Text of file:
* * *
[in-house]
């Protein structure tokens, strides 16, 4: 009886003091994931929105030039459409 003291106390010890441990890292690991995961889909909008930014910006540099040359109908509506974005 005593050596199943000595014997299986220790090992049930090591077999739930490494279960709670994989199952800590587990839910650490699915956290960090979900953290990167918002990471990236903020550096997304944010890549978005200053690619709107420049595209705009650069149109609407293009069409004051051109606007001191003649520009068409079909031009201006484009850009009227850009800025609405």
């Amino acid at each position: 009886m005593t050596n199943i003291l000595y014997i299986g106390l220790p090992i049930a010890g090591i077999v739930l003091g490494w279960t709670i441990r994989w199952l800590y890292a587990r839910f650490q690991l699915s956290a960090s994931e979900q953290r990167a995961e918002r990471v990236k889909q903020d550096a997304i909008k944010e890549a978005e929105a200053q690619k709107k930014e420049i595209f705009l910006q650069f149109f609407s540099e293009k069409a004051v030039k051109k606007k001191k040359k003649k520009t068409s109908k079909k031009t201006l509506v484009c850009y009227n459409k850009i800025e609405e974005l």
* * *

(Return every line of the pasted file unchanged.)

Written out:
[in-house]
């Protein structure tokens, strides 16, 4: 009886003091994931929105030039459409 003291106390010890441990890292690991995961889909909008930014910006540099040359109908509506974005 005593050596199943000595014997299986220790090992049930090591077999739930490494279960709670994989199952800590587990839910650490699915956290960090979900953290990167918002990471990236903020550096997304944010890549978005200053690619709107420049595209705009650069149109609407293009069409004051051109606007001191003649520009068409079909031009201006484009850009009227850009800025609405």
């Amino acid at each position: 009886m005593t050596n199943i003291l000595y014997i299986g106390l220790p090992i049930a010890g090591i077999v739930l003091g490494w279960t709670i441990r994989w199952l800590y890292a587990r839910f650490q690991l699915s956290a960090s994931e979900q953290r990167a995961e918002r990471v990236k889909q903020d550096a997304i909008k944010e890549a978005e929105a200053q690619k709107k930014e420049i595209f705009l910006q650069f149109f609407s540099e293009k069409a004051v030039k051109k606007k001191k040359k003649k520009t068409s109908k079909k031009t201006l509506v484009c850009y009227n459409k850009i800025e609405e974005l």